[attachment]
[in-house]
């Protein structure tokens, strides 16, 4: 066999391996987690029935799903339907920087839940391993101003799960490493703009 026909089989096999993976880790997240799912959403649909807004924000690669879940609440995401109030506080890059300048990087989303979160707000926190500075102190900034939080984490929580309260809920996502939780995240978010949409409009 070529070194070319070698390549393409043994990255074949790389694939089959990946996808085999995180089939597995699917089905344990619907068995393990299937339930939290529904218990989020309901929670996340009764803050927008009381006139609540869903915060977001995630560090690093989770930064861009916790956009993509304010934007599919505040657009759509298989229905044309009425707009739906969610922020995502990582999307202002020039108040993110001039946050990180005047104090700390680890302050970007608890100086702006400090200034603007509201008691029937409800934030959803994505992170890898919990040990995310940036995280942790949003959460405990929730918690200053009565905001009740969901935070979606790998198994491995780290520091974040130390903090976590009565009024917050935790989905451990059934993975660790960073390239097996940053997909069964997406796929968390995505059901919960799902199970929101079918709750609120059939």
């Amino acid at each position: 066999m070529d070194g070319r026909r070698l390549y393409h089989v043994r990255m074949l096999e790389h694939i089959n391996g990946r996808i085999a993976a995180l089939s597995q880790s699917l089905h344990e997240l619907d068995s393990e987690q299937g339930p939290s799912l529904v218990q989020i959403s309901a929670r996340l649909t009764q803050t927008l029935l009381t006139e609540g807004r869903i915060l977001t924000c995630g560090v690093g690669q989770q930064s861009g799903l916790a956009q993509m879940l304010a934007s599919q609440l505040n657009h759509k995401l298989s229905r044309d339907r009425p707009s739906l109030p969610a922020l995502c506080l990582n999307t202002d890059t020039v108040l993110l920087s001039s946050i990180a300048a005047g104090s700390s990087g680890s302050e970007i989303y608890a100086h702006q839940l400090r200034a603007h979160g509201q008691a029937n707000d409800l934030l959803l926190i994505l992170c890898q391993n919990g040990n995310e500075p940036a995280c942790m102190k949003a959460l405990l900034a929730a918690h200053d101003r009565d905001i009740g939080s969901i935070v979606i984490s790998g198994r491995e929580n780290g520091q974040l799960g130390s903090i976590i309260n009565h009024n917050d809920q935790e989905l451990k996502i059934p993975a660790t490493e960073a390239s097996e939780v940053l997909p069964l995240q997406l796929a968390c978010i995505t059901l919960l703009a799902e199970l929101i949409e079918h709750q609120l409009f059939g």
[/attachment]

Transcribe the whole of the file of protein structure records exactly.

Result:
[in-house]
């Protein structure tokens, strides 16, 4: 066999391996987690029935799903339907920087839940391993101003799960490493703009 026909089989096999993976880790997240799912959403649909807004924000690669879940609440995401109030506080890059300048990087989303979160707000926190500075102190900034939080984490929580309260809920996502939780995240978010949409409009 070529070194070319070698390549393409043994990255074949790389694939089959990946996808085999995180089939597995699917089905344990619907068995393990299937339930939290529904218990989020309901929670996340009764803050927008009381006139609540869903915060977001995630560090690093989770930064861009916790956009993509304010934007599919505040657009759509298989229905044309009425707009739906969610922020995502990582999307202002020039108040993110001039946050990180005047104090700390680890302050970007608890100086702006400090200034603007509201008691029937409800934030959803994505992170890898919990040990995310940036995280942790949003959460405990929730918690200053009565905001009740969901935070979606790998198994491995780290520091974040130390903090976590009565009024917050935790989905451990059934993975660790960073390239097996940053997909069964997406796929968390995505059901919960799902199970929101079918709750609120059939």
């Amino acid at each position: 066999m070529d070194g070319r026909r070698l390549y393409h089989v043994r990255m074949l096999e790389h694939i089959n391996g990946r996808i085999a993976a995180l089939s597995q880790s699917l089905h344990e997240l619907d068995s393990e987690q299937g339930p939290s799912l529904v218990q989020i959403s309901a929670r996340l649909t009764q803050t927008l029935l009381t006139e609540g807004r869903i915060l977001t924000c995630g560090v690093g690669q989770q930064s861009g799903l916790a956009q993509m879940l304010a934007s599919q609440l505040n657009h759509k995401l298989s229905r044309d339907r009425p707009s739906l109030p969610a922020l995502c506080l990582n999307t202002d890059t020039v108040l993110l920087s001039s946050i990180a300048a005047g104090s700390s990087g680890s302050e970007i989303y608890a100086h702006q839940l400090r200034a603007h979160g509201q008691a029937n707000d409800l934030l959803l926190i994505l992170c890898q391993n919990g040990n995310e500075p940036a995280c942790m102190k949003a959460l405990l900034a929730a918690h200053d101003r009565d905001i009740g939080s969901i935070v979606i984490s790998g198994r491995e929580n780290g520091q974040l799960g130390s903090i976590i309260n009565h009024n917050d809920q935790e989905l451990k996502i059934p993975a660790t490493e960073a390239s097996e939780v940053l997909p069964l995240q997406l796929a968390c978010i995505t059901l919960l703009a799902e199970l929101i949409e079918h709750q609120l409009f059939g």